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Since the meltdown of the Romance Writers of America over racism charges is trending, I should probably take this opportunity to make another comment on author bullying. No surprise; I’ve been beaten to the punch by the ever-ready Chuck Tingle, so I’ll preface my remarks with a review of his story. His newest release is now available on Amazon, adding to a fairly extensive bibliography. For anyone who is unfamiliar with Chuck Tingle, he normally writes witty porn and crashed into prominence with a Hugo nomination in 2016 for Space Raptor Butt Invasion, a novel about an over-sexed dinosaur and an exotic dancer. Tingle seemed to be thrilled by his Hugo nomination and responded with Slammed in the Butt by My Hugo Award Nomination. Lately he seems to be leaning to satire and has produced several non-sexual adventures. As part of the promotion for this e-book release, Tingle put up a website for Romance Wranglers of America.

Gorblin Crimble has been writing romance novels with some success, but he’s starting to feel burned out. For support in getting through his next novel, he joins a local writers’ group. The first meeting goes well, and Gorblin makes friends with Amber, who suggests he should also apply to the larger romance writers’ organization Romance Wranglers of America. Their headquarters is only a short distance away, and Amber drives Gorblin there in her car. On the way, the two of them bond and start to wonder if they might be characters in a Chuck Tingle story. On arriving at the headquarters, they see a humanoid dinosaur stumbling away from the building, covered with a yukky tar-like substance. The building itself looks to have been infected with a black, cancerous growth that sticks out of huge cracks in the façade. It breathes softly like a horrific, living thing; pools of black ooze drip onto the sidewalk, and the whole place stinks like burning. They are greeted by a man named Demon, who explains the black ooze is a “remodel” project. Can Gorblin and Amber escape before they become infected?

Okay, so Tingle makes his points with a sledgehammer. This doesn’t have a lot of depth, characterization or world-building, but its strong points are timing and social commentary. Gorblin and Amber are both nice people, as are the other writers in the small group. They write about love and relationships. They’re very welcoming, and some are even fans of Gorblin’s work. However, on a greater scale, the Wranglers are tarred black and oozing cancerous sludge. They’re administered by a demon, and it smells like the place is burning down.

Three and a half stars.

Who’s a Racist/Sexist/Homephobe? (Part 1 of 2)

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Following up on Klaudia Amenabar’s charges about sexism in Star Wars and a recent story by N.K. Jemisin on race, this seems like a good time to offer a discussion on relativism as it relates to racism, sexism and homophobia. In recent years, we’ve had several heated discussions in the SFF community provoked by statements from minority writers that look/feel like racism or sexism but aren’t defined that way. This is because of relativism in the way we define racism, sexism and homophobia. The current progressive paradigm is that racism, for example, is about oppression, so only members of an oppressing group can be considered racist. This means we should define comments about race (or gender/sex/sexual orientation) from oppressed minority persons as activism or protest, when the same statement, made by a white male (considered an oppressing group), would be considered damningly racist. This also means that minority writers have a free pass to say whatever they want about race, sex, gender and sexual orientation without repercussions, while white writers (the oppressor group) have to be careful of what they say.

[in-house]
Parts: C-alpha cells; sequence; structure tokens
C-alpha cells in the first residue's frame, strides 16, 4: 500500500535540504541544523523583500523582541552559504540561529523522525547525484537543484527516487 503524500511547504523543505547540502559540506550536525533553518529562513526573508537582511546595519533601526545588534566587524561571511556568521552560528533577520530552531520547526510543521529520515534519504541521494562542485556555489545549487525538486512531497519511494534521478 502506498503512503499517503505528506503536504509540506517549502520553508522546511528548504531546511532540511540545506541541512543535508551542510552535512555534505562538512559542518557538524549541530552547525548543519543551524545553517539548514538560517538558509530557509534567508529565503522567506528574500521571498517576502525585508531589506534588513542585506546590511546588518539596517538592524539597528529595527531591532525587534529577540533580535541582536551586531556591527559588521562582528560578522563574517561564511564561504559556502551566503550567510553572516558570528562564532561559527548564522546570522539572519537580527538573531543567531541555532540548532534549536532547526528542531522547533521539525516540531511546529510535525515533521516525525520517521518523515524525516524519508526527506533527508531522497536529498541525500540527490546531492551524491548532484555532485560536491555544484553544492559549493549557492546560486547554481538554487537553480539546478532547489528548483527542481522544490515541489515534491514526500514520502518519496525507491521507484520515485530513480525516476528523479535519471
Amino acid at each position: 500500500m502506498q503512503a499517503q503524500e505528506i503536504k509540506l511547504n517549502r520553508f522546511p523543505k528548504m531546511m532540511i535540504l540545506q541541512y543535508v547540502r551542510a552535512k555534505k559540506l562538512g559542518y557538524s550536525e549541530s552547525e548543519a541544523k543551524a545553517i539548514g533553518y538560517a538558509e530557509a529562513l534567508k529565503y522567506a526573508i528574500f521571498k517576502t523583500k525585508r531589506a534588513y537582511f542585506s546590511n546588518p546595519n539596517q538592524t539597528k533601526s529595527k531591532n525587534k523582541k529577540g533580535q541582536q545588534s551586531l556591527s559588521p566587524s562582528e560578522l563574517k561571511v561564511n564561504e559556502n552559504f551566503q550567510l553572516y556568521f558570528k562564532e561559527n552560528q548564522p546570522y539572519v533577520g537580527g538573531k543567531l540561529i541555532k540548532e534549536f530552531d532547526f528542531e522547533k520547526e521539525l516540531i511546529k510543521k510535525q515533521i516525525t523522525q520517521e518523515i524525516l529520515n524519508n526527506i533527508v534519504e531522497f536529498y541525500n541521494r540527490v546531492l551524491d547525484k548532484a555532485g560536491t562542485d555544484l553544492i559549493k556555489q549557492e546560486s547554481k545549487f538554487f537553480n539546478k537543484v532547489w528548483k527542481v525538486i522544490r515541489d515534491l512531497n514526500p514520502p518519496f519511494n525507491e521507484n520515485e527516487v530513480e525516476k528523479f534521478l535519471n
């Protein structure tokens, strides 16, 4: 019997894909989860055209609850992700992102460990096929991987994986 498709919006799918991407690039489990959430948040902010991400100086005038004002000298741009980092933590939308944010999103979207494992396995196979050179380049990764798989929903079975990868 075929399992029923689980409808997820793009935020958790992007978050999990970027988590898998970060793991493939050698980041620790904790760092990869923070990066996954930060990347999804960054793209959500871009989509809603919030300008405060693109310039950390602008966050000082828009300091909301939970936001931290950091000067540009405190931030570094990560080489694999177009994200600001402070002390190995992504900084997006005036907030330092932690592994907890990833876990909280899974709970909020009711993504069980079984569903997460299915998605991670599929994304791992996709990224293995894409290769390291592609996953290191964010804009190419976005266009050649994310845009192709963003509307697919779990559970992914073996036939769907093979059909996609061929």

This system provokes some interesting questions. If racism is relative, then should it be defined differently by locale and by who feels oppressed? If a school is majority black, for example, and has a black administration, should white students be considered a minority and given a free pass to say whatever they want? The city of Atlanta is majority black and has a black head of government. Are white supremacist statements made in Atlanta a form of protest, or are they considered racist because Atlanta is part of the larger US system? Ok, so then what about Zimbabwe? Not only is the country overwhelmingly black, but the government has a history of human rights violations against white residents. Are white supremacist statements made in Zimbabwe still to be considered racist, or are they protest? And last, what happens when whites become a minority in the US within about the next 20 years. Younger age groups (currently in elementary school) are already experiencing this issue, and it will become nation-wide as older residents die off. Will the definition of racism suddenly shift at that point?